Creatine is a chemical that is normally found in the body, mostly in muscles. It is made by the body, from the amino acids glycine and arginine, and is made primarily in the kidney and liver and is transported by the blood to the muscles and stored. It is also obtained from certain foods – mostly fish and meat.
Creatine helps to supply energy to all cells in the body and primarily to muscle. This is done by converting creatine into creatine phosphate or phosphocreatine and then into adenosine troposphere (ATP). ATP produces the contractions of a muscle’s proteins. When muscles are performing work ATP is broken down into ADP (adenosine diphosphate) and energy is given off.
The concentration of ATP in skeletal muscle is enough to result in a muscle contraction of only a few (10-15) seconds. Fortunately during times of increased energy demands, the system rapidly resynthesizes ATP from ADP. Creatine acts as a reserve for the ATP. Thus the increased amounts of creatine will allow the body to supply ATP as a faster rate. This allows the individual to workout longer and maintain a high level of strength. (With creatine as a supplement the body is exposed 4 grams of creatine per kilogram whereas red meats give 1 gram of creatine per large serving.)*
Creatine supplements are popular among athletes, bodybuilders, wrestlers, sprinters and others who wish to gain muscle mass and enhance athletic performance, particularly during high-intensity, short-duration sports like jumping and lifting weights. There is some evidence supporting the use of creatine in improving the athletic performance of young, healthy people during brief high intensity activity.
Many think creatine is effective for athletic performance. The effectiveness is influenced by several factors including the fitness level and age of the person, the type of sport and the dose. It does not seem to improve performance aerobic exercises or benefit older persons, or highly skilled athletes.**
Neither the National Collegiate Athletic Association (NCAA) or the International Olympic Committee have banned its use, although there is controversy.***
Vegetarians and other people who have lower total creatine levels when they start taking creatine supplements seem to get more benefit than people who start with a higher level of creatine. Skeletal muscle will only hold a certain amount of creatine; adding more won’t raise levels any more. This “saturation point” is usually reached within the first few days of taking a “loading dose”.**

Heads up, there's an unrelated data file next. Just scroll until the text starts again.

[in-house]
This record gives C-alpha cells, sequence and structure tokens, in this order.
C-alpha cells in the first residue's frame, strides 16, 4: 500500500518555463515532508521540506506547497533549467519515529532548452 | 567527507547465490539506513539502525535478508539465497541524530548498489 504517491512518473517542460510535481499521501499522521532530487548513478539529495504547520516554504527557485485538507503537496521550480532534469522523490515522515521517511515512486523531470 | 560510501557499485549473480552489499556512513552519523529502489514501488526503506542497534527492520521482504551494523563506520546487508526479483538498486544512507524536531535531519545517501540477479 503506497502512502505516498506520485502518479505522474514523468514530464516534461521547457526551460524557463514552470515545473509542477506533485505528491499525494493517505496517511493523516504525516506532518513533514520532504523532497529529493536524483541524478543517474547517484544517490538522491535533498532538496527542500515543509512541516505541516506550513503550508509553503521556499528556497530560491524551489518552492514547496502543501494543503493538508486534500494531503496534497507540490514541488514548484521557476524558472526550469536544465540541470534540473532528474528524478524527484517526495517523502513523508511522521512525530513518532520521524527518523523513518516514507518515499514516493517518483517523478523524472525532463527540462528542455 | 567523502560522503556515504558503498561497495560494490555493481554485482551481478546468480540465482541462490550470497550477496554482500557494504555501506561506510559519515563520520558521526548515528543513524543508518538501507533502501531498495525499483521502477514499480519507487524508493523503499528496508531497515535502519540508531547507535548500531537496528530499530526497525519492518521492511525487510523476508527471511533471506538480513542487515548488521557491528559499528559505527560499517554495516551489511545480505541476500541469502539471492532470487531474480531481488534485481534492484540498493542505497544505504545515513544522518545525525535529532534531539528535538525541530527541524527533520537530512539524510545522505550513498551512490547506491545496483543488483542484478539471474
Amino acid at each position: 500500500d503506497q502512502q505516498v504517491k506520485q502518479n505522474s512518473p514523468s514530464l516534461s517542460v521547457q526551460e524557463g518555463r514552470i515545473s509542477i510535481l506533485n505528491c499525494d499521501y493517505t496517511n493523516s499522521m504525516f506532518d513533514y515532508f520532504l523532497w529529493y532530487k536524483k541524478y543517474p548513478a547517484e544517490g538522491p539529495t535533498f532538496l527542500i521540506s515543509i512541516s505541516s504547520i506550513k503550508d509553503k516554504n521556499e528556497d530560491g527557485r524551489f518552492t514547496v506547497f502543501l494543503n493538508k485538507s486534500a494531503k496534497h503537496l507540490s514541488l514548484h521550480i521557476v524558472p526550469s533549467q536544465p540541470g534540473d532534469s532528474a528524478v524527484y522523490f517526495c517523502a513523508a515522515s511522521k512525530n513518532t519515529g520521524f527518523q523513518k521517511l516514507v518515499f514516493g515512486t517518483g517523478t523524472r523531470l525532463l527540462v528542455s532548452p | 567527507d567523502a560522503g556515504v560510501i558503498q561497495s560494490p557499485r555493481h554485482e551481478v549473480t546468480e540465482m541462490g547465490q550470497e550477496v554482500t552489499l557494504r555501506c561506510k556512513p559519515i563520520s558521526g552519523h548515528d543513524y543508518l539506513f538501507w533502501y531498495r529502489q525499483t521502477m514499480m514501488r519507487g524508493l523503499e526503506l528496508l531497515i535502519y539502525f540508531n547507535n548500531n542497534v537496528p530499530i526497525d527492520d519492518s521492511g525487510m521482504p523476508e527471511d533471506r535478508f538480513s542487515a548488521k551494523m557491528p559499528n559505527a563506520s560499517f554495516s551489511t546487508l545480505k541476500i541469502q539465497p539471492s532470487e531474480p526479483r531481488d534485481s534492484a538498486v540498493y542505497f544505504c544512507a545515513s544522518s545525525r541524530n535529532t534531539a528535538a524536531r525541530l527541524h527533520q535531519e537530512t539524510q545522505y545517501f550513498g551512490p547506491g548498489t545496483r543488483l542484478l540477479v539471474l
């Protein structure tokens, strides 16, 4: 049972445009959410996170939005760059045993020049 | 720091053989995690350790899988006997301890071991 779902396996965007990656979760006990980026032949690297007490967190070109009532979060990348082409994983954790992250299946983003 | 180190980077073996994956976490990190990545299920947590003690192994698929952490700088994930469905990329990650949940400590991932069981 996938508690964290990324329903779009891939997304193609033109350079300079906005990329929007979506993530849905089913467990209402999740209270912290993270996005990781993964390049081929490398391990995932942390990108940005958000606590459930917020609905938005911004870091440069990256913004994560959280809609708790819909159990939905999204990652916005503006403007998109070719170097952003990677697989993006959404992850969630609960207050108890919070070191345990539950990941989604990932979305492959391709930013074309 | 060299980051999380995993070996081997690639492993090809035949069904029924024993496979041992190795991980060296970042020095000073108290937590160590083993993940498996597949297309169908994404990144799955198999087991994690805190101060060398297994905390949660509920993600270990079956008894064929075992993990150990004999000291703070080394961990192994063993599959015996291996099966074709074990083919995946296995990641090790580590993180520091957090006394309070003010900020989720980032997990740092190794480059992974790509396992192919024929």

Not all studies have shown that creatine improves athletic performance, nor does every person respond in the same way. ***
Studies have shown little or no adverse impact on kidney or liver function from oral supplementation and that oral creatine supplementation of a rate of 5-20 grams per day appears to be safe and devoid of adverse side-effects. ****
However there is always the potential for side effects and interactions with medications. Therefore dietary supplements should always be taken only under the supervision of a knowledgeable health care provider. Side effects can include weight gain, muscle cramps and pulls, stomach upset, diarrhea, dizziness, high blood pressure, liver dysfunction and kidney damage. Some persons may gain weight. This is because creatine causes the muscles to hold water, not because it is actually building muscle.
There is some concern that creatine supplementation can harm the kidney, liver or heart function. However such effects have not been proven.
Creatine causes muscles to draw water from the rest of the body and causes minor water retention. This can also cause dehydration. Also do not exercise in the heat as one can become dehydrated. Thus WHILE CREATINE IS BEING TAKEN IT IS NECESSARY THAT THE INDIVIDUAL REMAINS HYDRATED.
It is recommended that persons with kidney or liver disease should not use this supplement. Also persons with asthmatic symptoms should use caution. It is advised that pregnant and breastfeeding person should not use creatine as there has not been sufficient study. If there should be problems with metabolizing creatine, this has shown to cause low levels of creatine in the brain which can result in mental retardation, seizures, autism and movement disorders. * There has not been a lot of long term, unbiased, research done with this product and in such instances, it is sometimes advisable to proceed with caution.
There has been some mention that with creatine’s ability to increase muscle mass and strength, that it may help fight muscle weakness in illnesses such as heart failure and muscular dystrophy. Much more work needs to be done in this area.
(To clarify – Creatinine is a breakdown product of creatine and is produced by the body. It is a chemical waste product produced by muscle metabolism and to a smaller extent from eating meat. Healthy kidneys filter creatinine and other waste products from the blood. A creatinine lab test is done to learn how well the kidneys are functioning. An increase of creatinine in the blood means that the kidney is not functioning well.)
* Hogans, Tavarus, Creatine Monohydrate, Psychology Department, Vanderbilt University.
** Web MD, Creatine
*** University of Maryland, Creatine
**** Wikipedia – Creatine